|Distance from Tokyo (km)||Construction costs (JPY) from Tokyo||Shortest journey time from Tokyo|
|to Nagoya||to Osaka||to Nagoya||to Osaka||to Nagoya||to Osaka|
|Plan A||via Kiso Valley||334||486||5.63 trillion||8.98 trillion||46 minutes||73 minutes|
|Plan B||via Ina Valley (Chino, Ina, Iida)||346||498||5.74 trillion||9.09 trillion||47 minutes||74 minutes|
|Plan C||under the Japanese Alps and Iida City||286||438||5.10 trillion||8.44 trillion||40 minutes||67 minutes|
A JR Central report on the Chuo Shinkansen was approved by a Liberal Democratic Party panel in October 2008, which certified three proposed routes for the Maglev. According to a Japan Times news article, JR Central supported the more direct route, which would cost less money to build than the other two proposals, backed by Nagano Prefecture. The latter two plans had the line swinging up north between Kōfu and Nakatsugawa stations to serve areas within Nagano.In June 2009, JR Central also announced research results comparing the three routes, estimating revenue and travel time, which showed the most favorable being the shortest Plan C, with long tunnels under the Japanese Alps. The Council for Transport Policy for the Ministry of Land, Infrastructure, Transport and Tourism concluded on October 20, 2010 that Plan C would be most cost-efficient. JR Central announced that one station would be constructed in each of Yamanashi, Gifu, Nagano, and Kanagawa Prefectures. On 31 October 2014, Japan's Ministry of Land, Infrastructure, Transport and Tourism approved Plan C for construction. Construction began on 17 December 2014.
The station in Nagoya was completed in 2016.[ citation needed ] A skyscraper measuring 220 m (720 ft) in height was built by JR Central. The structure is named 名古屋駅新ビル ("Nagoya-eki Shin-biru", Nagoya Station new building) and accommodates a station for the maglev trains in its basement area.
JR Central announced in December 2007 that it planned to raise funds for the construction of the Chuo Shinkansen on its own, without government financing. Total cost, originally estimated at 5.1 trillion yen in 2007, 40 m (130 ft) (deep underground) for a total of 100 km (62 mi) in the Tokyo, Nagoya and Osaka areas.[ citation needed ]escalated to over 9 trillion yen by 2011. Nevertheless, the company has said it can make a pretax profit of around 70 billion yen in 2026, when the operating costs stabilize. The primary reason for the project's huge expense is that most of the line is planned to run in a tunnel (about 86% of the initial section from Tokyo to Nagoya will be underground) with some sections at a depth of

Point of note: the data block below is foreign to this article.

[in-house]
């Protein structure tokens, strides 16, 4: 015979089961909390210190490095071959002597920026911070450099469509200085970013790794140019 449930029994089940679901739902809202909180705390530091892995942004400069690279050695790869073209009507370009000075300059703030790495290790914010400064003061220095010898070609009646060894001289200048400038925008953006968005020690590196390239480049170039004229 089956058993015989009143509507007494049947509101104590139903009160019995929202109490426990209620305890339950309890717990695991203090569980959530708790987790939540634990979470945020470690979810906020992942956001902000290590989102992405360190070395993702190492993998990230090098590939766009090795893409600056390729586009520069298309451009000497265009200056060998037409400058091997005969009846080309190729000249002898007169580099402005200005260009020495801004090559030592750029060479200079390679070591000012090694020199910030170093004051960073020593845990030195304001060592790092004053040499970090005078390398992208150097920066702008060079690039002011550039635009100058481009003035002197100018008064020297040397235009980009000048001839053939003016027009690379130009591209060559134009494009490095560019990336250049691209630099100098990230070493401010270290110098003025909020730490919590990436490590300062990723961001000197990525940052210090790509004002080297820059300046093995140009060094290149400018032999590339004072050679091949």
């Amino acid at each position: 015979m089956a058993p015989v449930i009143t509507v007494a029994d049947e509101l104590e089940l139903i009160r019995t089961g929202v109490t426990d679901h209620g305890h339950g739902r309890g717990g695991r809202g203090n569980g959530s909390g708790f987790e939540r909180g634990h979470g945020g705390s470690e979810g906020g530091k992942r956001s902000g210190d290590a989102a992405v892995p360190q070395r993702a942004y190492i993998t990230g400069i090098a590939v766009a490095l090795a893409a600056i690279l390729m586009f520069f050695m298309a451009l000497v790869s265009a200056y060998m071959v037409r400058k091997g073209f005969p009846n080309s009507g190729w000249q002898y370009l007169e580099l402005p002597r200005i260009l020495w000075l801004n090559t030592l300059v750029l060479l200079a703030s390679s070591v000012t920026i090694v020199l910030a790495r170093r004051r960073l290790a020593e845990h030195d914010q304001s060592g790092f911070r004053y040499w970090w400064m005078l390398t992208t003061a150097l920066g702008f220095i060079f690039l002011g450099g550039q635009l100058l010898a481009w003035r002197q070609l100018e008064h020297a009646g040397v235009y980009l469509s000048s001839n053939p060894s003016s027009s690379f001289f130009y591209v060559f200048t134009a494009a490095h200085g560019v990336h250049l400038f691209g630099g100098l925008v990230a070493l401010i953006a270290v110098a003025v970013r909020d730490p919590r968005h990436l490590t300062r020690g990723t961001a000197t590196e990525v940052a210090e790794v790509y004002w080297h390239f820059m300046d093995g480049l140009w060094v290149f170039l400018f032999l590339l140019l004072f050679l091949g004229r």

The original construction schedule from 2013, which called for the Tokyo–Nagoya segment to open in 2027 and the Nagoya–Osaka segment to open in 2045, was designed to keep JR Central's total debt burden below its approximate level at the time of privatization (around 5 trillion yen).The schedule was later altered to bring forward the completion date of the Nagoya-Osaka segment to 2037, after JR Central received a loan from the government.
The first major contract announced was for a 7 km (4.3 mi) tunnel in Yamanashi and Shizuoka prefectures expected to be completed in 2025. Construction of a 25 km (16 mi) tunnel under the southern Japanese Alps commenced on 20 December 2015, approximately 1,400 m (4,600 ft) below the surface at its deepest point. The tunnel is expected to be completed in 2025, and upon completion will succeed the 1,300 m (4,300 ft) deep Daishimizu Tunnel on the Joetsu Shinkansen line as the deepest tunnel in Japan. Construction has also started on the maglev station at Shinagawa. Being built below the existing Shinkansen station, and to consist of two platforms and four tracks, construction is planned to take 10 years, largely to avoid disruption to the existing Tokaido Shinkansen services located above the new station.
JR Central estimates that Chuo Shinkansen fares will be only slightly more expensive than Tokaido Shinkansen fares, with a difference of around 700 yen between Tokyo and Nagoya, and around 1,000 yen between Tokyo and Osaka. The positive economic impact of the Chuo Shinkansen in reducing travel times between the cities has been estimated at anywhere between 5 and 17 trillion yen during the line's first fifty years of operation.
Construction is yet to commence on the part of the line going through Shizuoka Prefecture, as the municipality has expressed concern about water from the Ōi River leaking into the tunnel, lowering the water level.JR Central has expressed concern early on that the delay on construction of the only 9 kilometer long section going through Shizuoka might throw the entire project off schedule.